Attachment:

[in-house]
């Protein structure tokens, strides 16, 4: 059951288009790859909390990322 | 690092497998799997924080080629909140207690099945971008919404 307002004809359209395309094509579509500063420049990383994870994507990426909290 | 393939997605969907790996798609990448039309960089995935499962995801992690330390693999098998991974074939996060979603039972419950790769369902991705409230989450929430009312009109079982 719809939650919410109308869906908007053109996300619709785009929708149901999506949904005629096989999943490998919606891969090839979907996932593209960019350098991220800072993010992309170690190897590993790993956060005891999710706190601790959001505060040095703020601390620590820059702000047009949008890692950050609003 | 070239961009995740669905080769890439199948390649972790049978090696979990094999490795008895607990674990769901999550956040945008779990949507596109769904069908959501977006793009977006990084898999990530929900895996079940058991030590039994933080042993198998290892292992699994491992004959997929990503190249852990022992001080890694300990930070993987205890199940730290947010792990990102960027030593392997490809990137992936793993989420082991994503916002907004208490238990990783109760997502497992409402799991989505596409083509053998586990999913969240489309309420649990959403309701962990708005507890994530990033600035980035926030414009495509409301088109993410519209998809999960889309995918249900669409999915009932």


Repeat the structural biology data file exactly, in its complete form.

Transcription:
[in-house]
């Protein structure tokens, strides 16, 4: 059951288009790859909390990322 | 690092497998799997924080080629909140207690099945971008919404 307002004809359209395309094509579509500063420049990383994870994507990426909290 | 393939997605969907790996798609990448039309960089995935499962995801992690330390693999098998991974074939996060979603039972419950790769369902991705409230989450929430009312009109079982 719809939650919410109308869906908007053109996300619709785009929708149901999506949904005629096989999943490998919606891969090839979907996932593209960019350098991220800072993010992309170690190897590993790993956060005891999710706190601790959001505060040095703020601390620590820059702000047009949008890692950050609003 | 070239961009995740669905080769890439199948390649972790049978090696979990094999490795008895607990674990769901999550956040945008779990949507596109769904069908959501977006793009977006990084898999990530929900895996079940058991030590039994933080042993198998290892292992699994491992004959997929990503190249852990022992001080890694300990930070993987205890199940730290947010792990990102960027030593392997490809990137992936793993989420082991994503916002907004208490238990990783109760997502497992409402799991989505596409083509053998586990999913969240489309309420649990959403309701962990708005507890994530990033600035980035926030414009495509409301088109993410519209998809999960889309995918249900669409999915009932």